Deadly Nipah virus kills boy in India, prompts worries over outbreak

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A 12-year-old boy died of the virus in Kerala, India.

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Officials in southern India are working to contain a potential outbreak of the deadly get rid of virus According to news reports, after a boy died of the rare virus last week.

A 12-year-old boy was admitted to a hospital in Kozhikode, a city in the Indian state of Kerala, with symptoms of fever and brain swelling. NPR. He was diagnosed with Nipah virus infection and died on 5 September.

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Following the death, officials rushed to identify and isolate those who had come in close contact with the boy. As of 6 September, officials had identified 188 contacts, of whom 20 were considered close contacts and were placed under quarantine or being monitored in hospital. CBS News. On September 7, eight of the close contacts tested negative for the virus.

However, at least two healthcare workers who came in contact with the boy started showing symptoms of the viral infection and were admitted to the hospital while awaiting test results to confirm the infection. CBS News reported. Authorities also sealed off an area within a 2-mile (3.2-kilometer) radius of the boy’s home to check the outbreak.

Nipah virus is naturally found in fruit bats of the Pteropus genus, although it can jump to other animals, including humans. Centers for Disease Control and Prevention (CDC). The virus can cause inflammation of the brain known as encephalitis, and symptoms can include fever and headache, followed by drowsiness, disorientation, and confusion. According to the CDC, people who are infected with the virus can fall into a coma within 48 hours of showing symptoms.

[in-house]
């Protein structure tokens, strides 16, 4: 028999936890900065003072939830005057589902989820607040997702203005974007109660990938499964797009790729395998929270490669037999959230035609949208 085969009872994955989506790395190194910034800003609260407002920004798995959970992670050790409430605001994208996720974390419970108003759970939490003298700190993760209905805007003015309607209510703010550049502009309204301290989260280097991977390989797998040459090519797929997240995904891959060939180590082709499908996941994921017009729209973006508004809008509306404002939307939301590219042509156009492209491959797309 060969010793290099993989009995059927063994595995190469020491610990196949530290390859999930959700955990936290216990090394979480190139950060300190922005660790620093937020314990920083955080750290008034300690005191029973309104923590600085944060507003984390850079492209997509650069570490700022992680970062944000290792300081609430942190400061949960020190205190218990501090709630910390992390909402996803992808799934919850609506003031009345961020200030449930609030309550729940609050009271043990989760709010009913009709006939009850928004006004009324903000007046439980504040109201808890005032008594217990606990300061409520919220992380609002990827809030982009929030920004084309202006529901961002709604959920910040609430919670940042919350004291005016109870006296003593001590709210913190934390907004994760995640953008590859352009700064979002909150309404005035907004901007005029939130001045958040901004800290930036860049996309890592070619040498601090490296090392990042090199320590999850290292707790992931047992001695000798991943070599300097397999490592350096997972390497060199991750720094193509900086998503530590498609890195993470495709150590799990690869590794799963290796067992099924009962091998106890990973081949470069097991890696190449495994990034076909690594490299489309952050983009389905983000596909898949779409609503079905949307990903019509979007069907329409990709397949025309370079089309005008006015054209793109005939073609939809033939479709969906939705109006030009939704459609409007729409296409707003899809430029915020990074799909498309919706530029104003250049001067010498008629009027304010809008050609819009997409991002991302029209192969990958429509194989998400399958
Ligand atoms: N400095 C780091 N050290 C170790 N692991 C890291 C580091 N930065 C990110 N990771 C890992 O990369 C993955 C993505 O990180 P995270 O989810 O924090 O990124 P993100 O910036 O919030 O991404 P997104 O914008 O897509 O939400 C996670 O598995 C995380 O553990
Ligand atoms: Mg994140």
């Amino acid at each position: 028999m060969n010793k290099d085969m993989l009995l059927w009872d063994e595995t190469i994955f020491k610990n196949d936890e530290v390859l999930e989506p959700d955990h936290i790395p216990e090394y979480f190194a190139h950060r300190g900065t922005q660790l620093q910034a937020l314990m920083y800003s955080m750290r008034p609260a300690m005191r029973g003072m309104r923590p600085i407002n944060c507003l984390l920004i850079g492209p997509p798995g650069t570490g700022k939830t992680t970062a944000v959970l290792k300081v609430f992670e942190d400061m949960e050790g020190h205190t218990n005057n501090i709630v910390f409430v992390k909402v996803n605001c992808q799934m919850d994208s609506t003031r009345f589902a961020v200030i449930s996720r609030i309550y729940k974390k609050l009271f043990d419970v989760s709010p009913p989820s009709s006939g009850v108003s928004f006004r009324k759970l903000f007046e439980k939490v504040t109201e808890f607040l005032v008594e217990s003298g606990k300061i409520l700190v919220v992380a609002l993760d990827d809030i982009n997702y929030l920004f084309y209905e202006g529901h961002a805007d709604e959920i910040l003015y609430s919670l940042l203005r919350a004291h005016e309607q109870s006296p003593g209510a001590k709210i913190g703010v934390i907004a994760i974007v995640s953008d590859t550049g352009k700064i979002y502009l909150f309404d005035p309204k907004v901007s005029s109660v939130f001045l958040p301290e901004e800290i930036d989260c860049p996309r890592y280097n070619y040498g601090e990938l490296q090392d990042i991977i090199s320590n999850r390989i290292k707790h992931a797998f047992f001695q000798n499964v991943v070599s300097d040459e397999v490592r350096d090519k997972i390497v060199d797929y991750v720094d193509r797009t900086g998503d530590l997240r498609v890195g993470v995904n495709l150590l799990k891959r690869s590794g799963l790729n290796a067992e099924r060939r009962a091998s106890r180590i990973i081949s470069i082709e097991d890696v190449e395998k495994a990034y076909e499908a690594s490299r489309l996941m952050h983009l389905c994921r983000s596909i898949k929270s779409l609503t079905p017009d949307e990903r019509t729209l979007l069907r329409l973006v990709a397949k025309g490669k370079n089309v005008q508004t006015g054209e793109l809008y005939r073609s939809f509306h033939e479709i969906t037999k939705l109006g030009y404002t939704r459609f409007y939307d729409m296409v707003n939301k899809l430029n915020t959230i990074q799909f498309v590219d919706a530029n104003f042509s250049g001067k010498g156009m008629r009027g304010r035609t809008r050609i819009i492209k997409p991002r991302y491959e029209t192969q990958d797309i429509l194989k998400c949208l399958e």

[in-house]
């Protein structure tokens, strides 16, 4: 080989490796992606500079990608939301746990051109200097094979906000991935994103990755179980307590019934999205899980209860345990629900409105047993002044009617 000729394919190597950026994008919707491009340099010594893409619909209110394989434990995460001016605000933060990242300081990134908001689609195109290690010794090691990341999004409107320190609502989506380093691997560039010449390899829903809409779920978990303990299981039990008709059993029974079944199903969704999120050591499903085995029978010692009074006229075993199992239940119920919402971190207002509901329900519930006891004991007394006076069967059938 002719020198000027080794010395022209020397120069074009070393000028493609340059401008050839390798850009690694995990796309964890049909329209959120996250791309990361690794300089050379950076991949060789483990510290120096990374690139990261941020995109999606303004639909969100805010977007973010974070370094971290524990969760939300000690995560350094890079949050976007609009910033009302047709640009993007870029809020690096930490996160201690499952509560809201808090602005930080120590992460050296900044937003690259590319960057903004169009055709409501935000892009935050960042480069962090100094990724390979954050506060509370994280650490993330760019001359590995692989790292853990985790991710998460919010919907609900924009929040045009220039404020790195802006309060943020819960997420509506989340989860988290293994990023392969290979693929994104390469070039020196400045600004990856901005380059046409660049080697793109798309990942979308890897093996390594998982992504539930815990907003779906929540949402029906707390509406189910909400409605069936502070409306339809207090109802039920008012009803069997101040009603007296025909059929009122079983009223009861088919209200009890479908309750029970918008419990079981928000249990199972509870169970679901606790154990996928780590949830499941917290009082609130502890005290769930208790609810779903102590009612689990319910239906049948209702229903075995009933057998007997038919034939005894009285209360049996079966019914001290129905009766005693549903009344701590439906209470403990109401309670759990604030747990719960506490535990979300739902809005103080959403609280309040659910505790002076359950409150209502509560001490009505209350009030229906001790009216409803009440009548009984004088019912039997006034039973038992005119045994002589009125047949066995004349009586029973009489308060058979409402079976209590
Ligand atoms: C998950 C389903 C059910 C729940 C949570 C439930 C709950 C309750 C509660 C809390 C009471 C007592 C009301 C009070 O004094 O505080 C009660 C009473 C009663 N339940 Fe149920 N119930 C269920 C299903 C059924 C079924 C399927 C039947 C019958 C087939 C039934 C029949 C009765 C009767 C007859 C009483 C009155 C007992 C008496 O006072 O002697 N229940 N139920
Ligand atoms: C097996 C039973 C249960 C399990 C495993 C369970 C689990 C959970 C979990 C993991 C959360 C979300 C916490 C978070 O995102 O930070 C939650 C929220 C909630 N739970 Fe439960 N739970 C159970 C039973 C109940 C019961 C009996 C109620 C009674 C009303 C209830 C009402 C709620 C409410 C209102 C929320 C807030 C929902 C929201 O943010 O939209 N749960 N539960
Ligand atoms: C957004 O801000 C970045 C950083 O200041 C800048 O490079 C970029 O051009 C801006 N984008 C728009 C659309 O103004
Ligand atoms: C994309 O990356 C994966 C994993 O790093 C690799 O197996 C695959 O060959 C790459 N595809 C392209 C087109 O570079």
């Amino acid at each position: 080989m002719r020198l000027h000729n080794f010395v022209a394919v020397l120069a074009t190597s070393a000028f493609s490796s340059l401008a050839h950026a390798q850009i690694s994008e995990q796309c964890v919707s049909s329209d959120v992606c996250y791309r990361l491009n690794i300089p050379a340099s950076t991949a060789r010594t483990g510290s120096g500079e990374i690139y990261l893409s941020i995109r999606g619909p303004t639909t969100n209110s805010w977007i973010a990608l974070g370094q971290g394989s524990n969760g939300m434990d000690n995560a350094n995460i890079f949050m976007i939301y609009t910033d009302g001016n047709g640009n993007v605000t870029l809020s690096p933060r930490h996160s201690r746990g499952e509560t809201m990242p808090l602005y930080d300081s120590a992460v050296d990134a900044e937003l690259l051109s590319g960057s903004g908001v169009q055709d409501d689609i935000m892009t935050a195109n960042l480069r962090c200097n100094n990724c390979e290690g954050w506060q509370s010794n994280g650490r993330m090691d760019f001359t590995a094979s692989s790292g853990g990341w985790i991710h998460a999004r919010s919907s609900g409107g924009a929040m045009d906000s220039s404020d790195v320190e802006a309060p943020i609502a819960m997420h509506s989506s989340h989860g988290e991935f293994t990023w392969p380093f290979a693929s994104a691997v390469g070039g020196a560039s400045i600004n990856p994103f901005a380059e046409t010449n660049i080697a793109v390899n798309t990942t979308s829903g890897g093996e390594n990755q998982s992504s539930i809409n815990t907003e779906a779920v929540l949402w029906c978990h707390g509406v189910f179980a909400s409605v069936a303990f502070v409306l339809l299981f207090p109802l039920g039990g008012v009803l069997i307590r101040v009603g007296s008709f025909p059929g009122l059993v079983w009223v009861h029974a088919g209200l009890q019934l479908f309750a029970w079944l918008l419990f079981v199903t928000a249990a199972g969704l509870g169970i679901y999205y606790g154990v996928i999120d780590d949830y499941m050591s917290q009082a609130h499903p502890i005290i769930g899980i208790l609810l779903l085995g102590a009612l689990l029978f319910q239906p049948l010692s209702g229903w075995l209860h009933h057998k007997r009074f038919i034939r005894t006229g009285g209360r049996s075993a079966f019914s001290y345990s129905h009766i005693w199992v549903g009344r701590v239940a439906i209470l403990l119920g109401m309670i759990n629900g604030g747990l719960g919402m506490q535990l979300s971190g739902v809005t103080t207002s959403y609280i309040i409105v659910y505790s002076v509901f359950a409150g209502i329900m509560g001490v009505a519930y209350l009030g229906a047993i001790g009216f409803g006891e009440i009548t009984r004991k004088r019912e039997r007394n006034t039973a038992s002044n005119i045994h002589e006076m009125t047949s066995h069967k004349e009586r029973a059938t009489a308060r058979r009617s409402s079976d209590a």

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The virus is highly lethal, with mortality rates up to 75%, according to World Health Organization. This is much higher than the fatality rate for COVID-19, which has been estimated to be around 2% overall, using statistics on cases and deaths since the start of the pandemic. But Nipah virus is much less contagious than the coronavirus that causes COVID-19; For example, the coronavirus delta variant estimates that a original reproduction number, or R0 (pronounced R naught), of about 7, meaning that each infected person spreads the virus to an average of seven other people, NPR. In contrast, the R0 for Nipah virus is estimated to be around 0.5. johns hopkins center for health protection.

According to the CDC, Nipah virus was first discovered in 1999, when it was linked to pig farms in Malaysia and Singapore, killing more than 100 people. Since then, the virus has caused outbreaks mainly in Bangladesh and India.

Kerala had earlier experienced an outbreak of Nipah virus in 2018, which claimed over a dozen lives, according to NPR. The current outbreak comes as Kerala is also dealing with a high rate of COVID-19 cases – in recent weeks, the state reported the highest number of new COVID-19 cases per day among all states in India Granted, NPR reported.

Originally published on Live Science.


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